Difference between where you live and go to get away
BUYING a holiday home is a big expense and commitment, and the sort of thing one should consider is different to buying a primary home, says Andrea Atkinson, Ooba’s Eastern Cape sales manager.
Buyers need to ensure they know a great deal about the property and the local market before taking this big step.
Why are you buying the property? If you are looking to buy a holiday home as an investment, Atkinson says you should ensure you can let it, and that there is good price growth in the area.
“It is important to separate your personal tastes from those that will make the property attractive to renters or future buyers.”
You should be sure it has the right amenities and that your children are likely to continue holidaying with you for the foreseeable future.
Can you afford it? Atkinson says a buyer’s ability to pay for a second property is calculated in much the same way as it is for the first, but the banks are likely to be more stringent.
“They will require a significant deposit and will scrutinise your income and expenses closely to be sure you can afford the monthly bond repayments… Most banks are unlikely to take potential rental income into account when considering your bond application, because they need to be confident you can afford the property.”
What are the additional costs? As holiday homes are usually located far away from where buyers live, they will probably have to pay letting agents to manage them.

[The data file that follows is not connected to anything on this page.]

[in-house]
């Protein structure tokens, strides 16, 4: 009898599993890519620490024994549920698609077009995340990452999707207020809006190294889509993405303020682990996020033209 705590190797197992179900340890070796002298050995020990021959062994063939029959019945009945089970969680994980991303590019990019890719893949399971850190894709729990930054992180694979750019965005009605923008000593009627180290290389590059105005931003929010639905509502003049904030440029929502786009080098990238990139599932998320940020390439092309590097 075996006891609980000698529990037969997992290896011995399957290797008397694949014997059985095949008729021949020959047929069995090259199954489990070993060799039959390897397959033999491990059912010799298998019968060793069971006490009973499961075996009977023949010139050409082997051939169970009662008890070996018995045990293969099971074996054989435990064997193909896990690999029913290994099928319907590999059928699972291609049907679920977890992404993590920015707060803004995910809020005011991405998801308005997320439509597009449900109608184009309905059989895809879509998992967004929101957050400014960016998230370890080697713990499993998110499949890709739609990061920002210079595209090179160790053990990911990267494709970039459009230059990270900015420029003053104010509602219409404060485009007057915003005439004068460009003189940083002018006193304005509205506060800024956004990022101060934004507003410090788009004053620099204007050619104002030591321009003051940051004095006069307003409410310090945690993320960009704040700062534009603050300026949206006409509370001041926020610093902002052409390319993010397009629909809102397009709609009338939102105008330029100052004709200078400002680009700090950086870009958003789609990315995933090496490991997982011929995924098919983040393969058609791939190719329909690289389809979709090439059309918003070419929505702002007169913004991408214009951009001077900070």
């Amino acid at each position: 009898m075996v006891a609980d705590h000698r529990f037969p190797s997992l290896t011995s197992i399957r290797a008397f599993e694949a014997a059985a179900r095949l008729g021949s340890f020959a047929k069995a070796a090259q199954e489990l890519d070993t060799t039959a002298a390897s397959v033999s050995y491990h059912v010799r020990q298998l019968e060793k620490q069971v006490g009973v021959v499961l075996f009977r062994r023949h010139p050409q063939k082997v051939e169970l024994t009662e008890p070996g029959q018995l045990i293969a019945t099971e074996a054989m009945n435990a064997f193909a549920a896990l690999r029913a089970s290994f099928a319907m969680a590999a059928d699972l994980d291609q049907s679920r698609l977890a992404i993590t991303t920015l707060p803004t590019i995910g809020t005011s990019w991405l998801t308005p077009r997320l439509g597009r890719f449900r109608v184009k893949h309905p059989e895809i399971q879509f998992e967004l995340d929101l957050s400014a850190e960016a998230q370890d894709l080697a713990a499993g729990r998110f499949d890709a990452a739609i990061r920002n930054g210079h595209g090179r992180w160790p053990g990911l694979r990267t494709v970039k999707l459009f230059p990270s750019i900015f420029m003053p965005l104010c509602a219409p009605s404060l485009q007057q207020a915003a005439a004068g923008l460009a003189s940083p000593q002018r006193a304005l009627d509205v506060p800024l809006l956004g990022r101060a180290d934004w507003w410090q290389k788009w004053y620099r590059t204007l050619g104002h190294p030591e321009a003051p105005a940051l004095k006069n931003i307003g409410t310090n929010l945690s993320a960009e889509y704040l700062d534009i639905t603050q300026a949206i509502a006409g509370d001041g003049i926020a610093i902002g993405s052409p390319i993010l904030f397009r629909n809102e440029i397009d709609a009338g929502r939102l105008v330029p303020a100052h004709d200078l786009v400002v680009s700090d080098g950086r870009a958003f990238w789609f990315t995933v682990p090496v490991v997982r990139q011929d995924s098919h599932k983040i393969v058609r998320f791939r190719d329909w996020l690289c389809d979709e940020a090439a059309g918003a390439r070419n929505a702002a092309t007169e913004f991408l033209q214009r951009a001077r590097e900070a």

Buyers will also need to consider the costs of refurbishment, maintenance, rates, taxes, electricity and water, as well as any levies. They will need to research costs of insurance and security.
“Another important consideration is furniture. Some holiday homes are sold furnished, and you should assess the condition of the equipment and furnishings so you know exactly what you’ll need to replace and how soon.
“If the furniture is being itemised and sold separately, banks do not provide bonds on this, so you will have to pay cash.”
Buyers also need to remember transfer duties and legal fees and include this in their overall return on investment estimate, Atkinson says.
What are the tax implications of a second property? “Remember that income from property rental is taxable, so if you are planning to let your holiday home, you will have to declare it as part of your earnings.”
And she says when you sell, because this is not your primary residence, your holiday home will be subject to Capital Gains Tax.
This home in a gated estate in Hout Bay was recently bought as a holiday home.